I’ve chatted with the Broken Arms team, creators of neat-looking winemaking simulator Hundred Days, a few times. They’re GameDiscoverCo Plus subscribers and I also helped them out with some pricing questions before their Steam launch on May 13th.
Steam launch retrospective: Hundred Days
So it was great to see them share a Twitter thread about their launch experience. I followed up with some direct questions to company CEO Elisa Farinetti to get some extra graphs and data transparency. So let’s take a look at the game, how it did, and lessons.
Firstly, Broken Arms revealed they “launched with around 60,000 wishlists – we grew the last 10,000 wishlists in 6 days when we entered the ‘Popular Upcoming’ chart .” Looking at the game’s follower data, that means it had around a 7.2 follower to wishlist ration before it hit Popular Upcoming, which is on the low side if you look at our surveys.
(Lower ratios are indicative of decent quality wishlists – or at least, people curious to follow along with detailed news updates for the complex PC-centric game, and not wanting to just hit the ‘wishlist’ button and walk away.)
Here’s Hundred Days’ wishlists since its June 2019 Steam page launched. It’s been medium-paced and steady additions to get to that 60k, with spikes for demos in three Steam Game Festivals, pre-restrictions on frequency (March 2020, June 2020, February 2021.)
Ignoring the spikes, we also see some decent daily follower/wishlist additions. Looks like the game was generally adding 25-50 wishlists and around 3-6 followers per day, through almost the entire period. These regular organic wishlists are key.
Broken Arms then revealed: “From launch day – May 13th – until the end of May we sold 12,500 copies: 89.5% of them on Steam, and 10.5% on other stores combined (EGS, GOG, Stadia, Itch). The top 3 countries for the game are US, China and Germany … we are super happy with the result.”
We’re happy that they’re happy. It’s a great result for a smaller team in continental Europe, actually. I checked with Broken Arms and they sold around 9,700 copies in the first week – so about a 16% wishlist to first week sales conversion rate. (It’s essentially the median of 20% if you ‘ignore’ the Popular Upcoming wishlists, which I think are often variable quality.) Here’s the sales chart: The nature of the curve is interesting – the Broken Arms team notes: “During the first weekend we had ‘Mixed’ and ‘Mostly Positive’ review days. During Mostly Positive days we had 2,5M page views, while Mixed days dropped to 300K.”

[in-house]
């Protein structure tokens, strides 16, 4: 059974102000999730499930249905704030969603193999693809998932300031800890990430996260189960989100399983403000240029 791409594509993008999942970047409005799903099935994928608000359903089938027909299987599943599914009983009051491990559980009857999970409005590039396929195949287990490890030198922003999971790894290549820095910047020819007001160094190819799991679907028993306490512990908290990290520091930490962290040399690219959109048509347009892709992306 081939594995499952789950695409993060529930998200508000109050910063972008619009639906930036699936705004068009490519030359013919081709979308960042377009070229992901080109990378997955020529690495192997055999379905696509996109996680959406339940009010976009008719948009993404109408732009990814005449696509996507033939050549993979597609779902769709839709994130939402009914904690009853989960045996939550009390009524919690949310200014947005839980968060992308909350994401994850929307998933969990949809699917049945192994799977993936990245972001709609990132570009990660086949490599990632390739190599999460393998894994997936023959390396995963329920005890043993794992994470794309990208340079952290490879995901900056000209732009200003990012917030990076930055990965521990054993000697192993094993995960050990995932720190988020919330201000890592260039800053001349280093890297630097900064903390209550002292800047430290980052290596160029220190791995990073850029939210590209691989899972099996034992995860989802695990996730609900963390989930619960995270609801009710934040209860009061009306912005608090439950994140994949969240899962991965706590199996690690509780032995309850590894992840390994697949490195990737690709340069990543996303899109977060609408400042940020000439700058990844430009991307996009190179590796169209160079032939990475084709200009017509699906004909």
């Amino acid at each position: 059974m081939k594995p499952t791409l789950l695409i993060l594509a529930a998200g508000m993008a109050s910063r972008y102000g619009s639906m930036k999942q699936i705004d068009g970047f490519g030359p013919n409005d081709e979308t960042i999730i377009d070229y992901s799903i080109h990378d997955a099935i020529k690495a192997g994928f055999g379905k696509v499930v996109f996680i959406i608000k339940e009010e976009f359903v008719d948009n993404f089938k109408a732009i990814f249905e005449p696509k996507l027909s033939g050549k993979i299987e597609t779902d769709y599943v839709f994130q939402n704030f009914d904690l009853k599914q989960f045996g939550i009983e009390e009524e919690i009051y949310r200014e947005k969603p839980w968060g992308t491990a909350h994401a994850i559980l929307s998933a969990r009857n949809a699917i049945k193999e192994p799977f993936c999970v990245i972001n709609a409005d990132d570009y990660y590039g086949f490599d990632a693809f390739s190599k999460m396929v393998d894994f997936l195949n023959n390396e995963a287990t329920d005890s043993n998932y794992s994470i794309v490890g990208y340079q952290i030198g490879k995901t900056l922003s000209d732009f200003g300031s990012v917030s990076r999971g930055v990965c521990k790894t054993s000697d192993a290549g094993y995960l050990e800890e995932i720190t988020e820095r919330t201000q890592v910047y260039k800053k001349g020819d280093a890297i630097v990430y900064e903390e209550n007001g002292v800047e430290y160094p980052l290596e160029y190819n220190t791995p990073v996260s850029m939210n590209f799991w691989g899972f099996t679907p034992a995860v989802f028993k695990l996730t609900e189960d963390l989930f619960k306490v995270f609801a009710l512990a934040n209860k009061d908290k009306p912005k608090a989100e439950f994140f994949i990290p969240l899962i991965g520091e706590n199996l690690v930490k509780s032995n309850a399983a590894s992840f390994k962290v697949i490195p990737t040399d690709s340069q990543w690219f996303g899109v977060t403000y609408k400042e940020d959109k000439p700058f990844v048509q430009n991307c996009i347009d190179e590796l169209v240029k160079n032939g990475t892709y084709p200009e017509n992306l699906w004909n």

I looked at their impression graphs with them. There was definitely a lack of visibility on Steam – less referrals from front page, etc – at the same time their reviews were Mixed. But we couldn’t work out if it was review score-related or just external traffic-centric. I will note that NorthernLion dropped a popular video on Hundred Days on the 16th. So it’s very possible a spike of external traffic boosted their internal Steam referrals again, since we know that’s how the Steam algo works.
So I would definitely describe this as a good launch! The one place the Hundred Days team had some expectation/reality issues was in the story mode. It had some dialogue style and density that some players reacted poorly too, if you look at the reviews. (BTW looks like 278 reviews for 11200 Steam sales, which is 40.2 sales per review, almost exactly the middle of our expected range.) But since Hundred Days is quite a unique idea, very deep, and has extra content planned, they should be able to improve from a 72% Mostly Positive ranking over time! Thanks again for letting us see behind the scenes, Broken Arms crew.
Is X Steam wishlists on launch enough for you? Look, nobody likes data more than us at GameDiscoverCo. Well, a lot of you like data too, so that’s a gross exaggeration. Let’s start again. Many people like data, and so do we. And one of those people are Brave At Night, who we featured recently discussing their debut published game, Mind Scanners.
And here’s what they put up on Twitter the other day: “#Gamedev reality check: is 10k wishlists really enough to sustain yourself? There is no easy answer, it depends on many factors. BUT we made a tool to help calculate wishlists to sales conversion & how much can you expect to make.” The Google Sheets spreadsheet, constructed from a ‘dev having signed with a publisher’ perspective, uses some of the data GameDiscoverCo and others have put together (‘first week to first year’ revenue multiples, the ‘wishlists to first week sales’ conversion we were talking about earlier) to sketch out multiple possible scenarios. It does have publisher ‘markup’, but doesn’t do variable recoup percentages.
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